Coronavirus Update

The latest news from the field.

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Albania

On March 25th the government of Albania declared COVID19 to be a 'national catastrophy' and imposed a 16-hour curfew on all residents. From Monday 30th March only one person per family will be allowed out to do grocery shopping or run errands for one hour a day, a process that requires applying online for a permit and the production of a valid Albanian ID card, according to Exit News.

Schools and Universities remain closed, but our scholarship beneficiaries who have the means, have the opportunity to continue their studies online. We have been continuing to supply food packages to sponsored families, while adhering to strict safety regulations.

Bulgaria

Like other countries in Europe, Bulgaria has introduced strict curbs on travel between cities and abroad and closed schools and restaurants. But in some Roma neighbourhoods, Reuters reports, authorities have gone further by cordoning off Roma areas within city limits, sometimes erecting makeshift walls to block roads. Some Roma say local policies stem from prejudice - read more here.

We were able to run a special Easter delivery to the disabled in our Elder Care programme containing food and Christian literature, and we continue to provide meals for the homeless.

Romania

MWB’s work: There are 33 elderly people who live in severe poverty who are supported through Senior Care in Romania. Throughout this coronavirus crisis, so far MWB have been able to continue to provide them with regular food and hygiene supplies. They have also been connected with their local church. The coordinators keep in contact with them all the time through phone calls, and the churches also do. Young people (volunteers) from the churches are ready to do some shopping for them while ensuring they follow the restrictions put in place by the government. The coordinators report that every single elderly beneficiary has expressed their appreciation towards the Mission, saying that they feel they are not alone or abandoned anymore.

Bosnia-Herzegovina

MWB Family sponsorship staff are now working from home, and are in touch with beneficiaries on the phone or online, to encourage them and offer emotional and spiritual support. It is still possible to purchase agricultural items and seeds online, so this is an area of support, too, that MWB Bosnia-Herzegovina has been able to continue.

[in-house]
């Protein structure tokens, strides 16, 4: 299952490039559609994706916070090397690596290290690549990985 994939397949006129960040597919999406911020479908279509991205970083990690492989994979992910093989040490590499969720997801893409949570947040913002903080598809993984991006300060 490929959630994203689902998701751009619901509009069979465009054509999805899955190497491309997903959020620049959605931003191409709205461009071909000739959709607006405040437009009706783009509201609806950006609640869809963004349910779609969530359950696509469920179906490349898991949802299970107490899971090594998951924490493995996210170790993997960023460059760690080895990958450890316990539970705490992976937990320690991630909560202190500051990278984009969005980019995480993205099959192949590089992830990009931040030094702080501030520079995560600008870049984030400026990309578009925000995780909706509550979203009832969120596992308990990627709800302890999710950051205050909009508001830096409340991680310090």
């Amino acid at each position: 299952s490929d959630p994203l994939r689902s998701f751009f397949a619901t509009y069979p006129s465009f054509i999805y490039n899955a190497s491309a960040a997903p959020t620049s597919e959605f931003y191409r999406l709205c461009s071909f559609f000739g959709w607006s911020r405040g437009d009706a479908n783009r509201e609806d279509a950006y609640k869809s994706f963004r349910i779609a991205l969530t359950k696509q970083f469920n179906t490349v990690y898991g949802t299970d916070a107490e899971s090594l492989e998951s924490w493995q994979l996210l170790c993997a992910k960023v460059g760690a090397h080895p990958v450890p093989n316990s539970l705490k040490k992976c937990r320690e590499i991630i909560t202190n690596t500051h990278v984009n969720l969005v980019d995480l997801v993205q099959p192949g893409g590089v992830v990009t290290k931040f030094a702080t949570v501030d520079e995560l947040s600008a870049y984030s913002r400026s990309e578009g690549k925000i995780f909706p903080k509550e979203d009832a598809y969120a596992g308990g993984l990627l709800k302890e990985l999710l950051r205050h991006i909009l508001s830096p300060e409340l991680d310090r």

There are three Soup Kitchens that the Mission runs in Bosnia-Herzegovina, in Zenica, Glamoc and Prijedor, serving a total of 180 people who live in poverty. Usually beneficiaries receive a hot meal every day, but because of the coronavirus restrictions, in two of the Soup kitchens, a week’s worth of packaged food is provided each week, and in the third Soup Kitchen, the elderly receive a warm meal in a box every day that is left on their doorstep.

Moldova

When meetings were banned across the country, the Mission continued to cook food for Soup Kitchen and Street Mercy beneficiaries for as was possible (for one or two weeks, depending on the region). The warm food was either distributed to people’s homes or people were invited to come and collect it.

As the restrictions grew more limiting, changes had to be made again. From March 30, all Soup Kitchens in Moldova will deliver packages of food products instead of warm food. The Street Mercy beneficiaries will be given packages of tinned food that do not require cooking, prepared by the church.

The Mission staff in Moldova are grateful to God that they have no cases of coronavirus among their beneficiaries or staff this far. They say, “We thank God that despite all the turmoil, according to our country manager, Tudor Lungu, we were able to provide the families and children in our programmes with enough food for the next four to six weeks. We are praying for possibilities to provide more help later on, supporting people in distress to survive through this period with hope.”

Ukraine

From On March 25, Ukraine's government declared a national emergency across the country.  The global crisis caused by the coronavirus pandemic has been acutely felt in eastern Ukraine, where the line of contact between government-controlled territory and regions held by Russia-backed separatist formations has become even more complicated than usual. Read more here.

While restrictions on gatherings are being maintained at present, it is possible that we will be able to run day-trips or camps for children in late summer or early Autumn.

£30 can help to provide essential care for vulnerable families and children in Eastern Europe.

Supporting people who need it most

10,877 

vulnerable children and 2304 familes are currently enrolled on our sponsorship schemes.

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